About half a year ago you might’ve seen my incoherent but rapturous blabbering about Air Video, the app I’ve been relying on for watching movies and TV shows both on my iDevice and my TV via Apple’s AV Component Cable. Life has moved on since then and on one fateful birthday eve (quite recently in fact) I was gifted with a full-blown NAS (ReadyNAS Duo) – a Network Attached Storage device for the uninitiated. Seeing as it fully supported DLNA network playback I immediately went shopping for an app to do away with the PC middle-device altogether between me and my lovely shows. And after some digging I rested my inquiring mind on AirPlayer, which looked like the perfect answer to my needs.
AirPlayer is an UPnP/DLNA client for your iPhone, iPod Touch and /or iPad. This is the technology that has been widely adopted over the recent years by various Audio/Video equipment manufacturers and is the de-facto standard for network audio and video playback, along with displaying photos. On the server side you can get a variety both free and commercial products that offer DLNA support available for almost all platforms imaginable, including a built-in version in Windows 7. And almost all NAS products have their own version built-in as well.
AirPlayer takes full advantage of the technology and after a short while of scanning the network, it recognized both the built-in ReadyNAS DLNA server and my Windows 7 laptop. Just a tap away was my complete library of videos, music and photos. The browsing experience is quite satisfactory, with all my media available both organized by my default folder layout and by the parsed DLNA tags, including stuff like artists or albums for music.
I had no issues listening to my music collection – AirPlayer easily handled my MP3s of up to 320bps with no stuttering or audio artifacts. I was a bit puzzled though as to why the devs decided to use some custom player for audio instead of the iPhone’s native one. My photo collection similarly presented no issues for the app, including high-res photos up to 10-15Mb.
Video playback was a completely different kettle of fish, however. Eating through converted h.264 mp4 files was a breeze, at least after I manually turned on QuickTime rendering in the options. All other formats were almost a complete disaster. I tried feeding AirPlayer almost everything but the kitchen sink – DivX and XVid, WMA, MKV mostly in standard resolution quality (around 624 by 352 pixels with 1Mbs bitrate), and sadly, the results were poor at best. The very first time I attempted watching a TV show (Xvid) in standard resolution, I got almost a slideshow instead of a video. After a reboot of my iPhone 4 the same video started out fine, but the audio fell out of sync with the image after only a few minutes. I won’t even talk about the 720p stuff – it was a disaster. And trying out standard quality MKV wasn’t much better, with the image freezing every few seconds.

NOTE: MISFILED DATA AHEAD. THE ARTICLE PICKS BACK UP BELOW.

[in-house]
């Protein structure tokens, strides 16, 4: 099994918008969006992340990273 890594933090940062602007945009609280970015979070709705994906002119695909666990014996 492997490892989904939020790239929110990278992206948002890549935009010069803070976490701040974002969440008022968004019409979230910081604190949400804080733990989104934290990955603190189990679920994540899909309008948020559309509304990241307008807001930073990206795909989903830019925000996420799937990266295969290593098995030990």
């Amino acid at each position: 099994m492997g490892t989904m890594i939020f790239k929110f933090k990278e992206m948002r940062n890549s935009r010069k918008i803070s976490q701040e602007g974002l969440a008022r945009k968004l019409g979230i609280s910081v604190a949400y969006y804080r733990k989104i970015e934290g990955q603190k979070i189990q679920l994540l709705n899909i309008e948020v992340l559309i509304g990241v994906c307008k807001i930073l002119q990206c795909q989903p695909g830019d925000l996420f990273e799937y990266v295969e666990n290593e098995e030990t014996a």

But I was going to use it to watch videos on my TV, right? Having connected my iDevice with the AV cables, I was confused to have zero results and the videos still played back on my iPhone. A few seconds of looking through the settings and I found the manual TV Out toggle. One should note that it doesn’t seem to check that a cable is actually connected and tries to send the feed out regardless. This means that if you turn it on and have no TV connected you’ll only find audio out on the iDevice, with no image for no apparent reasons. And after I got through sorting out the settings and relaxed on my couch to watch some stuff, I was rewarded with a similar slideshow as I experienced trying to watch 720p on the device itself. Just to compare, playing the same videos both with TV out and from iPhone, I had no issues with AVPlayer (TMA Review) or xBMC, recently released on Cydia for jailbroken iDevices.
Unfortunately, it still seems that comfortably watching streaming videos other than pre-converted H.264 mp4 is only a dream. While boasting “streaming almost any formats of video from your media server, XVID, AVI, RMVB, MKV, MOV, MP4, M4V etc” AirPlayer falls short of providing comfortable performance even on the iPhone 4. And don’t even think about trying the TV Out. At least it does ok with music and pictures, though there are at least a couple free apps that can handle this part of the equation. To everyone else the only choice at the moment is to either stick with something that does conversion on the server side (i.e. Air Video) or jailbreak and enjoy the superb hardware accelerated xBMC, though it doesn’t have TV Out support just yet.
With this I declare AirPlayer officially touched!
|Reviewed Ver:||V1.0.08||Min OS Req:||3.0|